MICHAEL HAMILTON
POSTAL HISTORY
POSTMARKS
STAMPS
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HRH Prince Alfred round-world-voyage 12 days prior assassins bullet, New South Wales postal history
1868 (MR 1) concession rate cover, signed by Francis H. Poore Commanding Officer, to London from Sgt. Wm. Grimes 61 Company Royal Marines H.M.S. "Galatea" - Sydney with 3 x GB QV 1d red Plate 93 pmk'd mail-boat "A99" with London AP 26 68 arrival. Perf. faults and edge soiling. Prince Alfred, Duke of Edinburgh, Queen Victoria's second son (1844-1900) was never expected to be King and joined the Royal Navy as a midshipman aged 12. In 1867 he commissioned and commanded the 'Galatea' for a voyage around the world which would include the first royal visit to Australia. On FE 26 1867 the 'Galatea' left Plymouth Sound but the tour was abruptly curtailed in Sydney New South Wales on MR 12 1868 when Henry James O'Farrell, a Fenian sympathiser, attempted to assassinate the Prince - the Duke fell forwards on his hands and knees exclaiming "Good God! I am shot; my back is broken". His Royal Highness was tended back to health by six recently arrived nurses trained by Florence Nightingale.
Full details of the voyage can be found in the 487 page book entitled "The Cruise of H.M.S. Galatea" by John Milner and Oswald Walters Brierly. Prince Alfred was the first serious stamp collector in the royal family. He sold his collection to King Edward VII who shared his enthusiasm, who in turn gave it to his son King George V. Keenly expanded by the latter the two collections became the basis of what is now the Royal Philatelic Collection.
£1750


HRH Prince Alfred round-world-voyage ended by Fenian assassination bullet, Gibraltar postal history
1867 cover from Tinahely to W.H. Symes, HMS 'Galatea', Gibralter (sic) with pair GB QV 1d red Plate 84 and strip of three, single Plate 85 pmk'd Rathdrum "388" diamond numerals when Ireland was a part of Great Britain, Tinahely and Rathdrum backstamps for MR 16 67 with London MR 18 67 transit. Prince Alfred, Duke of Edinburgh, Queen Victoria's second son (1844-1900) was never expected to be King and joined the Royal Navy as a midshipman aged 12. In 1867 he commissioned and commanded the 'Galatea' for a voyage around the world which would include the first royal visit to Australia. On FE 26 1867 the 'Galatea' left Plymouth Sound for the Mediterranean with stops at Lisbon, Gibraltar (MR 14 to 26), Malta, a stay at Marseilles prior a crossing to Rio de Janeiro, returning via Tristan Da Cunha, staying at Cape of Good Hope prior onwards to Adelaide, South Australia with subsequent stays at Melbourne, Victoria and Tasmania. The tour was abruptly curtailed in Sydney NSW on MR 12 1868 when Henry James O'Farrell, a Fenian sympathiser, attempted to assassinate the Prince - the Duke fell forwards on his hands and knees exclaiming "Good God! I am shot; my back is broken". On board was surgeon James Young, M.D. and Assistant Surgeons William L. Powell and William H. Symes (1851-1933 of Tinahely), the two former names being mentioned as giving immediate assistance to His Royal Highness who was tended back to health by six recently arrived nurses trained by Florence Nightingale.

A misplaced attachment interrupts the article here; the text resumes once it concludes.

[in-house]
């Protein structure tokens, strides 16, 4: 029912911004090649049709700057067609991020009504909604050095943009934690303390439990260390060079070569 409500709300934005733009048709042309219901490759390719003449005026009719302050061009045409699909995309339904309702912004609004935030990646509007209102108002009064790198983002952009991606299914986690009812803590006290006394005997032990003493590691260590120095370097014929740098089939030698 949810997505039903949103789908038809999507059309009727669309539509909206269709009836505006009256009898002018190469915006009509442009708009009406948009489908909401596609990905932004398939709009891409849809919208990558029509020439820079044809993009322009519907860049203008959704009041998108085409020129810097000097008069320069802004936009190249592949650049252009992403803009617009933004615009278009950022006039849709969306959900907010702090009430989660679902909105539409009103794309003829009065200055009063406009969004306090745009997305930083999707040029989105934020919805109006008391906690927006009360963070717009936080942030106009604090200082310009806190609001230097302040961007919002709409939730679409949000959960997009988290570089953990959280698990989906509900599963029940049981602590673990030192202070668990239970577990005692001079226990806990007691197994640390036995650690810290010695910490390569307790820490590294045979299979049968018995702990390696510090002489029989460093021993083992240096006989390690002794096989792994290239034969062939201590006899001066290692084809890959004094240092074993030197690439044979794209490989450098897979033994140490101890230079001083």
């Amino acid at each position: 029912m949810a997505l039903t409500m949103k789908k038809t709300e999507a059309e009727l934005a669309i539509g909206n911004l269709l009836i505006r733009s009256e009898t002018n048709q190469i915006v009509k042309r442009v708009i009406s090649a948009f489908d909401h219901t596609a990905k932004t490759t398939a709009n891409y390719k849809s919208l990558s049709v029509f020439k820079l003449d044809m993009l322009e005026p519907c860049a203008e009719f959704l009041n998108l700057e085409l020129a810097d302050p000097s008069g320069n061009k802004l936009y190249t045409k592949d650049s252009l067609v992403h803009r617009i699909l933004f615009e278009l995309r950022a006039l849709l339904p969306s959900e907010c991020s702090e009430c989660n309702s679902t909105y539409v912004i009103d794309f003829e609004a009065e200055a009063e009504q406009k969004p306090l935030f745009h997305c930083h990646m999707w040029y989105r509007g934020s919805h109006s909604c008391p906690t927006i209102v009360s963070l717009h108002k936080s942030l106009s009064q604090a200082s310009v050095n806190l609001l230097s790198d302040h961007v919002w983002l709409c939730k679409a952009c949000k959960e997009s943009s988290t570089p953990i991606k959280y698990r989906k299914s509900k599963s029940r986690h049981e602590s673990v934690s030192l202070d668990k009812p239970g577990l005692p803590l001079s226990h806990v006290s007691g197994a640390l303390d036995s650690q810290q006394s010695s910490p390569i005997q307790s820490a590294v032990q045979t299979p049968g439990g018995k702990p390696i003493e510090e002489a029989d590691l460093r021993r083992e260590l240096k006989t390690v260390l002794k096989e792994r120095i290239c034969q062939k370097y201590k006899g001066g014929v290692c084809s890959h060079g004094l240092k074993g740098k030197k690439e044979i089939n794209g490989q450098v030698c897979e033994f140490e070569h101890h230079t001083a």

Full details of the voyage can be found in the 487 page book entitled "The Cruise of H.M.S. Galatea" by John Milner and Oswald Walters Brierly. Prince Alfred was the first serious stamp collector in the royal family. He sold his collection to King Edward VII who shared his enthusiasm, who in turn gave it to his son King George V. Keenly expanded by the latter the two collections became the basis of what is now the Royal Philatelic Collection.
£1250




The "42" Kolkata cover from Prince Alfred, Royal Visit to Ceylon 1870, a unique exhibition item
1870 cover with spectacular four colour Royal Coat-of-Arms printed flap posted by Prince Alfred, Duke of Edinburgh (second son of Queen Victoria born 6 August 1844 and first member of the British Royal family to visit Ceylon) to his eminent friend Dr. Joseph Fayrer C.S.S., 42 Chowringhe Road, Calcutta with QV 1/- reddish lilac tied COLOMBO AP 18 70 duplex paying the double short-lived (1868-1870) 6d rate to India, reverse Galle transit and Calcutta STEAMER LETTER AP 27 70 arrival. (Ceylon was ceded to the British Empire in 1815 and when the Prince arrived March 30 1870 thousands of chiefs, headsman and ordinary people flocked to Colombo. On the day after arrival a grand reception was hosted by Governor Sir Hercules Robinson, and thereafter the Prince made excursions to elephant kraals with gatherings of 10,000 people or more, went elk hunting, elephant shooting, and was lavishly dined throughout, even with gold plates and gold cutlery encrusted with rubies, emeralds and pearls. Prince Alfred, Honorary President 1890-1900 of what is now the Royal Philatelic Society, was the first serious stamp collector in the royal family and it is thought that he encouraged his nephew, later KGV, to collect stamps. Prince Alfred sold his collection to his brother King Edward VII, who shared his enthusiasm, who in turn gave it to his son King George V, and keenly expanded by the latter the two collections became the basis of what is now the Royal Philatelic collection.
Sir Joseph Fayrer (1824-1907) was an English physician noted for his writings on medicine and particularly the treatment of venomous Indian snakebites. In 1847 he was appointed medical officer on H.M.S. Victory and in 1869 accompanied Prince Alfred, as his physician, on his grand tour of India. In 1901 he was appointed Physician Extraordinary to King Edward VII. Eastern India's tallest project, The "42", an iconic 62 storey tower with luxury apartments is planned for 42B Chowringhee Road.
£18500
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